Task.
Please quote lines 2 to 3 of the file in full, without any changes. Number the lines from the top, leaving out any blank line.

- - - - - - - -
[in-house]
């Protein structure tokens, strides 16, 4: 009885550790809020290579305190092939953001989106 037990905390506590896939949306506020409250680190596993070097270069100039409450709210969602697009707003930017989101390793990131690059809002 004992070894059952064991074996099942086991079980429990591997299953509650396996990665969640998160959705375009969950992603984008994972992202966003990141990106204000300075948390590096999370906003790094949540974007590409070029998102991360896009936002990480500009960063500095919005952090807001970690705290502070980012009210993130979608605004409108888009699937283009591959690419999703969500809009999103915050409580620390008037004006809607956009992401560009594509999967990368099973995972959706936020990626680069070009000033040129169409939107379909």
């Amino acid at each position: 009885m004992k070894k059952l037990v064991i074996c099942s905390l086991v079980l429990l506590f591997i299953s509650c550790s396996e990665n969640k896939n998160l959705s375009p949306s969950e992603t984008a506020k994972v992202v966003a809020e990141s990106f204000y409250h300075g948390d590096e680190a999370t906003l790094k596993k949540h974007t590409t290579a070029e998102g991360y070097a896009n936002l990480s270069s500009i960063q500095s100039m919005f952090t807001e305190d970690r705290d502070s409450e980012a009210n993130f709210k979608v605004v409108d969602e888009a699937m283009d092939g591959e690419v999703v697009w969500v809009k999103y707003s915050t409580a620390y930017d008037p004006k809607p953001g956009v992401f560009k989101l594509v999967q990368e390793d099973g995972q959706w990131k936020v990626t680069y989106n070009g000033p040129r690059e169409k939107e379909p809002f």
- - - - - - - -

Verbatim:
């Protein structure tokens, strides 16, 4: 009885550790809020290579305190092939953001989106 037990905390506590896939949306506020409250680190596993070097270069100039409450709210969602697009707003930017989101390793990131690059809002 004992070894059952064991074996099942086991079980429990591997299953509650396996990665969640998160959705375009969950992603984008994972992202966003990141990106204000300075948390590096999370906003790094949540974007590409070029998102991360896009936002990480500009960063500095919005952090807001970690705290502070980012009210993130979608605004409108888009699937283009591959690419999703969500809009999103915050409580620390008037004006809607956009992401560009594509999967990368099973995972959706936020990626680069070009000033040129169409939107379909």
């Amino acid at each position: 009885m004992k070894k059952l037990v064991i074996c099942s905390l086991v079980l429990l506590f591997i299953s509650c550790s396996e990665n969640k896939n998160l959705s375009p949306s969950e992603t984008a506020k994972v992202v966003a809020e990141s990106f204000y409250h300075g948390d590096e680190a999370t906003l790094k596993k949540h974007t590409t290579a070029e998102g991360y070097a896009n936002l990480s270069s500009i960063q500095s100039m919005f952090t807001e305190d970690r705290d502070s409450e980012a009210n993130f709210k979608v605004v409108d969602e888009a699937m283009d092939g591959e690419v999703v697009w969500v809009k999103y707003s915050t409580a620390y930017d008037p004006k809607p953001g956009v992401f560009k989101l594509v999967q990368e390793d099973g995972q959706w990131k936020v990626t680069y989106n070009g000033p040129r690059e169409k939107e379909p809002f």